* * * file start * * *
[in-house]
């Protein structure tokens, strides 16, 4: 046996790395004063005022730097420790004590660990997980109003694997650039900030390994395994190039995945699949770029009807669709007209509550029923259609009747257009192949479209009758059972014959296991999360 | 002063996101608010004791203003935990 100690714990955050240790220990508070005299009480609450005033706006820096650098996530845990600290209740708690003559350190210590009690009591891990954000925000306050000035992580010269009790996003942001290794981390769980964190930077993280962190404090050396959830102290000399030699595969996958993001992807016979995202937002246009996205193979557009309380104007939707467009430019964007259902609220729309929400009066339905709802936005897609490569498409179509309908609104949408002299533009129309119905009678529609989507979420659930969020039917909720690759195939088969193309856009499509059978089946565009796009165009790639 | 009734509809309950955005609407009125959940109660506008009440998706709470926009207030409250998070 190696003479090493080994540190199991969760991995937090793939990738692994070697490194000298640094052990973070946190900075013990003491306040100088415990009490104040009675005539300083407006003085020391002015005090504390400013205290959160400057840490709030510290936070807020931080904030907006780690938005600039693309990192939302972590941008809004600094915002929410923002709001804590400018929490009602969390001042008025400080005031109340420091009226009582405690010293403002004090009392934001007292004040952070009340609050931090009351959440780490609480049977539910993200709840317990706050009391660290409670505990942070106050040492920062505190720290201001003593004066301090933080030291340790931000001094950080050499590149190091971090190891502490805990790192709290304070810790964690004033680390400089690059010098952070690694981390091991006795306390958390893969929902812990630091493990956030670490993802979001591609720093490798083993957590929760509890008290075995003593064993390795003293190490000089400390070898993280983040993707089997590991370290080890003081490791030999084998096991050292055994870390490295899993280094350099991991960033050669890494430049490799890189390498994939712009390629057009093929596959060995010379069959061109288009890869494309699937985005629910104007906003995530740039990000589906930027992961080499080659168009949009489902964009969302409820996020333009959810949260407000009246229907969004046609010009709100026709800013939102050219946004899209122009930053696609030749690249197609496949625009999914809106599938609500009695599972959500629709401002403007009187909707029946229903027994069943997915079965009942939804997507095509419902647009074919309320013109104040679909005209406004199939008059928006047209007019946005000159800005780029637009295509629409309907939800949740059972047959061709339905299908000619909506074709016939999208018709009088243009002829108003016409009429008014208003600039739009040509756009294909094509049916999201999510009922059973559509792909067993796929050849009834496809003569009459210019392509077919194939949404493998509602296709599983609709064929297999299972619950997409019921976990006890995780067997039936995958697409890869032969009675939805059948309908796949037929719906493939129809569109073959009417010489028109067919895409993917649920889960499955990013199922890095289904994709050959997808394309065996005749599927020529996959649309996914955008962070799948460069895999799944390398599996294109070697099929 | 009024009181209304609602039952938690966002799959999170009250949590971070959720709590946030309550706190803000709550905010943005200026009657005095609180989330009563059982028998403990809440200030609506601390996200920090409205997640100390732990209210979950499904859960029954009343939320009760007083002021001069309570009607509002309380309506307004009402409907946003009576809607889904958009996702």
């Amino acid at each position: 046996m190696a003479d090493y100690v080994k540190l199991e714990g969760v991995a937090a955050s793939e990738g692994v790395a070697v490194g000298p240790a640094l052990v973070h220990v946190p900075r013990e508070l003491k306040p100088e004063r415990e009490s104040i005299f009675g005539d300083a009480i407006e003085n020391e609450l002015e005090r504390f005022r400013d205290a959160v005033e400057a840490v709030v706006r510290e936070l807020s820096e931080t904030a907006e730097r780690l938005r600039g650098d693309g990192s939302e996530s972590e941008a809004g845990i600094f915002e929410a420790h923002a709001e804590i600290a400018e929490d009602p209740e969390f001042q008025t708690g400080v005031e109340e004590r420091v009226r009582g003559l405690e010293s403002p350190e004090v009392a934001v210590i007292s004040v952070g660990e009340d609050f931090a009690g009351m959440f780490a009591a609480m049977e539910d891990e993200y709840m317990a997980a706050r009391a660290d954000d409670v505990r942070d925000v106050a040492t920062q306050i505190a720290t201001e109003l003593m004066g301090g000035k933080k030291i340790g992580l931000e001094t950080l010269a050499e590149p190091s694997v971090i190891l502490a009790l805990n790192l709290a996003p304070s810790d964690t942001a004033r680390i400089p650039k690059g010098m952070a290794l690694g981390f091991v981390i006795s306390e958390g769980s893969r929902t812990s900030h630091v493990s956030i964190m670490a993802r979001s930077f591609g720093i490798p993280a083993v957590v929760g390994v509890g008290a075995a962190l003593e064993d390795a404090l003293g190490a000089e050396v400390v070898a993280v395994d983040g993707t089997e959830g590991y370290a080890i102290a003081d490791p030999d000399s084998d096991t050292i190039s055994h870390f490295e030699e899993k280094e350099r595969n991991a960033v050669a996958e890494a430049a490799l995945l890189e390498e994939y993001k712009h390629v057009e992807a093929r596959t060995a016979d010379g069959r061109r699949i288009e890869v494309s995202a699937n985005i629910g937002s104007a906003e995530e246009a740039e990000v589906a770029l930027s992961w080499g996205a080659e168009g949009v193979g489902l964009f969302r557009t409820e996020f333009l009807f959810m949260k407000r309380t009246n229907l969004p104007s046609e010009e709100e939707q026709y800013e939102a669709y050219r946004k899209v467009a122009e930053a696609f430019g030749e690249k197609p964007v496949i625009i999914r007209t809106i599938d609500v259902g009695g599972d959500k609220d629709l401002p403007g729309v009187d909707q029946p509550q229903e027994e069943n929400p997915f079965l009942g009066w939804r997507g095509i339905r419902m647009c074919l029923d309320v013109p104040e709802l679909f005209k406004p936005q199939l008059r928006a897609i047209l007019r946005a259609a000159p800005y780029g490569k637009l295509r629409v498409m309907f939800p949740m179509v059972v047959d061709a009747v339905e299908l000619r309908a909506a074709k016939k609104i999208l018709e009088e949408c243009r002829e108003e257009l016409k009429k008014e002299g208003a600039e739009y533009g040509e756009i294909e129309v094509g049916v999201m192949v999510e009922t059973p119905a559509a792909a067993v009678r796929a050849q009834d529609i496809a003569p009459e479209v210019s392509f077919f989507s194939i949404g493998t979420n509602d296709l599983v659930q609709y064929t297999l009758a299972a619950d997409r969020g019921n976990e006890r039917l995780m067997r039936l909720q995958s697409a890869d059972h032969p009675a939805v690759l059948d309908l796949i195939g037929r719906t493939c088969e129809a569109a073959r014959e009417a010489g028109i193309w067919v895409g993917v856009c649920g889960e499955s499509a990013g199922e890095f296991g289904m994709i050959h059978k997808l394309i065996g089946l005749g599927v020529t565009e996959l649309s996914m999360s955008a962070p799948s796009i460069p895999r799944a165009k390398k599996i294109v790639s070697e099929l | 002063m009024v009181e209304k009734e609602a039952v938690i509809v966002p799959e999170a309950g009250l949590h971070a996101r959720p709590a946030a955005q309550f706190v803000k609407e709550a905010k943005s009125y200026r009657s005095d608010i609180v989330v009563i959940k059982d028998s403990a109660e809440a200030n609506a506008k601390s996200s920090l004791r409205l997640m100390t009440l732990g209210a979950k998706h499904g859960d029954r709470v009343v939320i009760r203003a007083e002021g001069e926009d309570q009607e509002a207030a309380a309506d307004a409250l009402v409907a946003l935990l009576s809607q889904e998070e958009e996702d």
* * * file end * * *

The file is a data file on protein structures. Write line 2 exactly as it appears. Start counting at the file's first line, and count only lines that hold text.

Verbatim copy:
């Protein structure tokens, strides 16, 4: 046996790395004063005022730097420790004590660990997980109003694997650039900030390994395994190039995945699949770029009807669709007209509550029923259609009747257009192949479209009758059972014959296991999360 | 002063996101608010004791203003935990 100690714990955050240790220990508070005299009480609450005033706006820096650098996530845990600290209740708690003559350190210590009690009591891990954000925000306050000035992580010269009790996003942001290794981390769980964190930077993280962190404090050396959830102290000399030699595969996958993001992807016979995202937002246009996205193979557009309380104007939707467009430019964007259902609220729309929400009066339905709802936005897609490569498409179509309908609104949408002299533009129309119905009678529609989507979420659930969020039917909720690759195939088969193309856009499509059978089946565009796009165009790639 | 009734509809309950955005609407009125959940109660506008009440998706709470926009207030409250998070 190696003479090493080994540190199991969760991995937090793939990738692994070697490194000298640094052990973070946190900075013990003491306040100088415990009490104040009675005539300083407006003085020391002015005090504390400013205290959160400057840490709030510290936070807020931080904030907006780690938005600039693309990192939302972590941008809004600094915002929410923002709001804590400018929490009602969390001042008025400080005031109340420091009226009582405690010293403002004090009392934001007292004040952070009340609050931090009351959440780490609480049977539910993200709840317990706050009391660290409670505990942070106050040492920062505190720290201001003593004066301090933080030291340790931000001094950080050499590149190091971090190891502490805990790192709290304070810790964690004033680390400089690059010098952070690694981390091991006795306390958390893969929902812990630091493990956030670490993802979001591609720093490798083993957590929760509890008290075995003593064993390795003293190490000089400390070898993280983040993707089997590991370290080890003081490791030999084998096991050292055994870390490295899993280094350099991991960033050669890494430049490799890189390498994939712009390629057009093929596959060995010379069959061109288009890869494309699937985005629910104007906003995530740039990000589906930027992961080499080659168009949009489902964009969302409820996020333009959810949260407000009246229907969004046609010009709100026709800013939102050219946004899209122009930053696609030749690249197609496949625009999914809106599938609500009695599972959500629709401002403007009187909707029946229903027994069943997915079965009942939804997507095509419902647009074919309320013109104040679909005209406004199939008059928006047209007019946005000159800005780029637009295509629409309907939800949740059972047959061709339905299908000619909506074709016939999208018709009088243009002829108003016409009429008014208003600039739009040509756009294909094509049916999201999510009922059973559509792909067993796929050849009834496809003569009459210019392509077919194939949404493998509602296709599983609709064929297999299972619950997409019921976990006890995780067997039936995958697409890869032969009675939805059948309908796949037929719906493939129809569109073959009417010489028109067919895409993917649920889960499955990013199922890095289904994709050959997808394309065996005749599927020529996959649309996914955008962070799948460069895999799944390398599996294109070697099929 | 009024009181209304609602039952938690966002799959999170009250949590971070959720709590946030309550706190803000709550905010943005200026009657005095609180989330009563059982028998403990809440200030609506601390996200920090409205997640100390732990209210979950499904859960029954009343939320009760007083002021001069309570009607509002309380309506307004009402409907946003009576809607889904958009996702």